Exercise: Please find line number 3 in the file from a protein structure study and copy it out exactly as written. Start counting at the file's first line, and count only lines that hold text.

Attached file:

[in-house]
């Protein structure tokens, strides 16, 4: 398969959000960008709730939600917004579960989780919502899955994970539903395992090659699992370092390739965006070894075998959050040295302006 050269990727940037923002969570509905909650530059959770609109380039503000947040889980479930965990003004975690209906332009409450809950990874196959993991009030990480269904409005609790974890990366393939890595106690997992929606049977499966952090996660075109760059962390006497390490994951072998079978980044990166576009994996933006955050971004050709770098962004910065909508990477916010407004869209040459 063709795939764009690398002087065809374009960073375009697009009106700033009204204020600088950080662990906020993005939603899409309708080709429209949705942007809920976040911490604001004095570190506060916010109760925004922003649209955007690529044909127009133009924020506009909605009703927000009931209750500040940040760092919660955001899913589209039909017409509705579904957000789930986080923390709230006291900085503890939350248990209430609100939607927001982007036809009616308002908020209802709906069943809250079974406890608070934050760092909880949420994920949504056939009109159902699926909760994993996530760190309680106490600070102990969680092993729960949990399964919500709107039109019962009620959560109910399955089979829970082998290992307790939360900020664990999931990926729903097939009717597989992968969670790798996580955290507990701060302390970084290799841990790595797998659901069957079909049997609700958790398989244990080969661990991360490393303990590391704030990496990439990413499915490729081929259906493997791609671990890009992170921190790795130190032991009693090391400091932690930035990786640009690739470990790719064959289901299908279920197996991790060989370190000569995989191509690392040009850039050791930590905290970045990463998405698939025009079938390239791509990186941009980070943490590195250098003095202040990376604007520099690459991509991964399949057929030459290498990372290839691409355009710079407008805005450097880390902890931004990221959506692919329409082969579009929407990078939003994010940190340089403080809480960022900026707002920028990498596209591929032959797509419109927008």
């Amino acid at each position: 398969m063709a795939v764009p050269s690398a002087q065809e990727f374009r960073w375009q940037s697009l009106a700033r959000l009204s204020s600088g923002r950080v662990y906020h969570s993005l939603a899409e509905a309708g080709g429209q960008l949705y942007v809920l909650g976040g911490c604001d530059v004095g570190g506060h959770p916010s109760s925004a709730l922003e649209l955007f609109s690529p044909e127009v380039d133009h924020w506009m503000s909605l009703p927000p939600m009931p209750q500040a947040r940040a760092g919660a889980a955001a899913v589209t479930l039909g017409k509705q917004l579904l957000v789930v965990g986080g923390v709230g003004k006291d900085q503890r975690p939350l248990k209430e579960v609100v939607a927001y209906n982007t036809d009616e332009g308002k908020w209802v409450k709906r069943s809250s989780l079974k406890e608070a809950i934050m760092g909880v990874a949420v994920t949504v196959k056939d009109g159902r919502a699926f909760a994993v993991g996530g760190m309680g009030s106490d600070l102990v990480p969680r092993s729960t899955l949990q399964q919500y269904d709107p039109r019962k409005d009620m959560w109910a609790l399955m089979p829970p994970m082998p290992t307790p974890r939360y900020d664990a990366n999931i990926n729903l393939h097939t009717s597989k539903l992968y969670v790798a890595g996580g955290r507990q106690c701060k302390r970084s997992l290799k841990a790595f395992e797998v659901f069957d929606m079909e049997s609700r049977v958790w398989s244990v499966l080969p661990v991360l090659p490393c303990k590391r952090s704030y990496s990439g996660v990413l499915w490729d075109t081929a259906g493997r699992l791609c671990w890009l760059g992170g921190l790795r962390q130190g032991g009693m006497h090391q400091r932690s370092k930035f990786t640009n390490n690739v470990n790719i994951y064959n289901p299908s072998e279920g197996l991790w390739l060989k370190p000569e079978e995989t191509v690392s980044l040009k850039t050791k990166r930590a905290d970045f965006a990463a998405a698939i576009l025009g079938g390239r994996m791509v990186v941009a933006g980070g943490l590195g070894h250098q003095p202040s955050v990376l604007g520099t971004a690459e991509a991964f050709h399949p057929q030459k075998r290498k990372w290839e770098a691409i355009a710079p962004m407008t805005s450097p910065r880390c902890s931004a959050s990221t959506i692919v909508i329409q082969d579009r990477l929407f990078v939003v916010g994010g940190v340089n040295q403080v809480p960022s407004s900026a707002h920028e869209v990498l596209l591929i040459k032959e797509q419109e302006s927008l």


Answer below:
């Amino acid at each position: 398969m063709a795939v764009p050269s690398a002087q065809e990727f374009r960073w375009q940037s697009l009106a700033r959000l009204s204020s600088g923002r950080v662990y906020h969570s993005l939603a899409e509905a309708g080709g429209q960008l949705y942007v809920l909650g976040g911490c604001d530059v004095g570190g506060h959770p916010s109760s925004a709730l922003e649209l955007f609109s690529p044909e127009v380039d133009h924020w506009m503000s909605l009703p927000p939600m009931p209750q500040a947040r940040a760092g919660a889980a955001a899913v589209t479930l039909g017409k509705q917004l579904l957000v789930v965990g986080g923390v709230g003004k006291d900085q503890r975690p939350l248990k209430e579960v609100v939607a927001y209906n982007t036809d009616e332009g308002k908020w209802v409450k709906r069943s809250s989780l079974k406890e608070a809950i934050m760092g909880v990874a949420v994920t949504v196959k056939d009109g159902r919502a699926f909760a994993v993991g996530g760190m309680g009030s106490d600070l102990v990480p969680r092993s729960t899955l949990q399964q919500y269904d709107p039109r019962k409005d009620m959560w109910a609790l399955m089979p829970p994970m082998p290992t307790p974890r939360y900020d664990a990366n999931i990926n729903l393939h097939t009717s597989k539903l992968y969670v790798a890595g996580g955290r507990q106690c701060k302390r970084s997992l290799k841990a790595f395992e797998v659901f069957d929606m079909e049997s609700r049977v958790w398989s244990v499966l080969p661990v991360l090659p490393c303990k590391r952090s704030y990496s990439g996660v990413l499915w490729d075109t081929a259906g493997r699992l791609c671990w890009l760059g992170g921190l790795r962390q130190g032991g009693m006497h090391q400091r932690s370092k930035f990786t640009n390490n690739v470990n790719i994951y064959n289901p299908s072998e279920g197996l991790w390739l060989k370190p000569e079978e995989t191509v690392s980044l040009k850039t050791k990166r930590a905290d970045f965006a990463a998405a698939i576009l025009g079938g390239r994996m791509v990186v941009a933006g980070g943490l590195g070894h250098q003095p202040s955050v990376l604007g520099t971004a690459e991509a991964f050709h399949p057929q030459k075998r290498k990372w290839e770098a691409i355009a710079p962004m407008t805005s450097p910065r880390c902890s931004a959050s990221t959506i692919v909508i329409q082969d579009r990477l929407f990078v939003v916010g994010g940190v340089n040295q403080v809480p960022s407004s900026a707002h920028e869209v990498l596209l591929i040459k032959e797509q419109e302006s927008l």